Federico Emanuel Pfaffen built the floating theatre more than twenty years ago. The waitresses here wear rustling skirts and warm smiles. Every piece of décor – from the peacock feathers to the musical automata – has been carefully selected. On stage, storytellers rub shoulders with magicians and sea shanties meet blues music.
Seagulls are circling above Lake Zurich. A golden onion dome sits atop the Herzbaracke’s tower, glinting in the sun as waves lap against the floating turquoise cabaret theatre. I make my way on board via a jetty. Inside, Persian rugs adorn the floor while crystal chandeliers and art nouveau lamps cast a soft, atmospheric light.
Behind the bar stands a woman wearing a long skirt, a bodice and red lipstick. Theatre co-director Nicole Gabathuler invites me to take a seat; her partner will be here in a minute. Federico Emanuel Pfaffen is known to many as a lively multi-talent who likes to do things differently. He sits down opposite me: a man with impressively bushy eyebrows, wearing academic-looking spectacles, braces and corduroys.
‘99.999 percent of our guests leave here happy and satisfied.’
He’s made quite a splash with his theatrical settings – including a disused railway tunnel and the old waiting room of Zurich’s Stadelhofen train station – and with installations like an ark-airship.
The décor inside this charming wooden house on the lake may appear haphazard, but each item has been carefully selected, from the peacock feathers and musical automata to the wind-up carousels. With rustling skirts and warm smiles, the waitresses serve up culinary treats from the theatre’s own kitchen. The acts range from singers and storytellers to circus artists and magicians, while music is provided by sea-shanty, blues and klezmer bands. It certainly floats his guests’ boat: ‘99.999 percent of them leave here happy and satisfied,’ says Pfaffen.
‘By the way, you can call me Federico,’ he tells me, before standing up to fetch a notebook. Federico adds a drawing or a piece of writing to the book after each show. He points to a shelf containing countless notebooks which together bear witness to the 20-year history of the Herzbaracke. He first had the vision of a floating blue theatre on Lake Zurich back in 1996: ‘We toiled, built and ate like crazy, with not much sleep in between.’ After working hard on the project with tradesmen, receiving help from financial backers, and getting the green light from the lake navigation authority, his dream came true in 1998. Since then, the Herzbaracke has alternated between the lake shores at Thalwil, Stäfa, Zurich and Rapperswil from September to April.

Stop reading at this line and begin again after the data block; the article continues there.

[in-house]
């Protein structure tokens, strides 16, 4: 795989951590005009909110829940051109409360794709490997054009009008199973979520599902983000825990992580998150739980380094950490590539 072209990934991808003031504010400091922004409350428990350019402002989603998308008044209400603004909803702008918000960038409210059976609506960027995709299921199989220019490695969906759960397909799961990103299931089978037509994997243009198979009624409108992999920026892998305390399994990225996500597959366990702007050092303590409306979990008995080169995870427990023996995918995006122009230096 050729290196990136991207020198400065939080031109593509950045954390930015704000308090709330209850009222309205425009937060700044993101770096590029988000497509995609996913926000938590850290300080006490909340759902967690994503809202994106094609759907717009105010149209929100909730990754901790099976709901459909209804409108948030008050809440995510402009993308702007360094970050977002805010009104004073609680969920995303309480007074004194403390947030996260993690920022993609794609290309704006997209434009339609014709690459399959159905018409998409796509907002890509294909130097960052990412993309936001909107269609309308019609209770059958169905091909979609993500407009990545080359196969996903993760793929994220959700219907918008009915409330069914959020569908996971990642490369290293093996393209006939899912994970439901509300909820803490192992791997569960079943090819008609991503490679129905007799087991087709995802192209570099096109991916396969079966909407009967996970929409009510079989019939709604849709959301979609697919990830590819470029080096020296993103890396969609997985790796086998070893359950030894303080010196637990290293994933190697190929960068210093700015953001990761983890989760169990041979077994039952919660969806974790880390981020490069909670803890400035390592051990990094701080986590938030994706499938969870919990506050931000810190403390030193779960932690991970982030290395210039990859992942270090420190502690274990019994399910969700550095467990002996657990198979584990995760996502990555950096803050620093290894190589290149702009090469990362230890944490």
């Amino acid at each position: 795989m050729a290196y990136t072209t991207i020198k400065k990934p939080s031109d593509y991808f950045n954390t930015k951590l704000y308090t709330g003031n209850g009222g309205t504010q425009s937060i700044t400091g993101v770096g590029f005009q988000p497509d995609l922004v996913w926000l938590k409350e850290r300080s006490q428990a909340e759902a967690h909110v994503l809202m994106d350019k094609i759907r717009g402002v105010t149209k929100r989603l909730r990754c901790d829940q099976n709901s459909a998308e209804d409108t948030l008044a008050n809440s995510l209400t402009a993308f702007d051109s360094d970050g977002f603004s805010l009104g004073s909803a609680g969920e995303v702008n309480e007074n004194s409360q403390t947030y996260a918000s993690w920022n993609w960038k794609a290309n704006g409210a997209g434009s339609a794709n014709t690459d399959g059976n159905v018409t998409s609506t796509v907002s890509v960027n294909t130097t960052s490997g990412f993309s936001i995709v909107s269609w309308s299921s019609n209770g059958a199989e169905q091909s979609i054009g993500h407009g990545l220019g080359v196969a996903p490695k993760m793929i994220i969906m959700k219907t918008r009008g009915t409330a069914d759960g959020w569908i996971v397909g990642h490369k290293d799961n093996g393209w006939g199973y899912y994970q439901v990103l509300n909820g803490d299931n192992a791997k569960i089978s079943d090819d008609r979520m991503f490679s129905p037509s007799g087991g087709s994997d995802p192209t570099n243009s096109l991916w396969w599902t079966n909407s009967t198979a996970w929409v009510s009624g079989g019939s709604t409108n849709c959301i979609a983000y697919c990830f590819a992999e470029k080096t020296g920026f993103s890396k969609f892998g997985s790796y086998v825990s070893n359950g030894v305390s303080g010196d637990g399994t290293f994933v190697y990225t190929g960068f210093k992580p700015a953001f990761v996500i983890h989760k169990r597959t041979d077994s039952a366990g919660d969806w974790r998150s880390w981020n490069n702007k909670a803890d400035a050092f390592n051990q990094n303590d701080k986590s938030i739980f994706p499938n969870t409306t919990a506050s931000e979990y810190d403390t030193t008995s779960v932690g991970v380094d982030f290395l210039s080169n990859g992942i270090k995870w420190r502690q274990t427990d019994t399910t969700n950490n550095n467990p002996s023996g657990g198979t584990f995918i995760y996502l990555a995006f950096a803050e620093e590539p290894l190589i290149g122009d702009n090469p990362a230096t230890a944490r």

Year that Pfaffen first had the vision of a floating blue theatre on Lake Zurich.
Federico discovered his love for theatre at an early age. Growing up in Chur with a mother from Ticino and a father from Valais, he often visited the Marsöl theatre with his siblings. ‘I always wanted to slip behind the curtain and shake the characters’ hands, to experience all the fairy tales again and again until I discovered how their world was created.’
‘I think I’ll always want – and need – to be in the theatre business, probably until the day I die.’
After gaining work experience as a photographer’s assistant and completing an internship at Condor Film in Zurich, he began studying architecture at the Zurich University of Applied Sciences. He then enrolled in the Zurich University of the Art’s theatre programme at the age of 25 and graduated with a degree in directing. Although his loud laugh and sprightly nature were sometimes frowned upon – ‘It was a bit of a culture shock at first’ – he soon felt at home in Zurich. After numerous shows at municipal theatres in Switzerland, he decided to do his own thing. And he’s been doing it ever since. ‘I think I’ll always want – and need – to be in the theatre business, probably until the day I die.’
Federico gets up: ‘I’ll put some music on for you,’ he says, cranking up an old orchestrion dating back to 1900. In answer to my final question – what does the onion dome signify? – he tells me, ‘We built it in 2014 as a homage to Russian literature and music.’ He devoured the works of Dostoyevsky as a boy. Federico then bids me farewell: ‘Let me give you a hug,’ he says, ‘it’s been a pleasure!’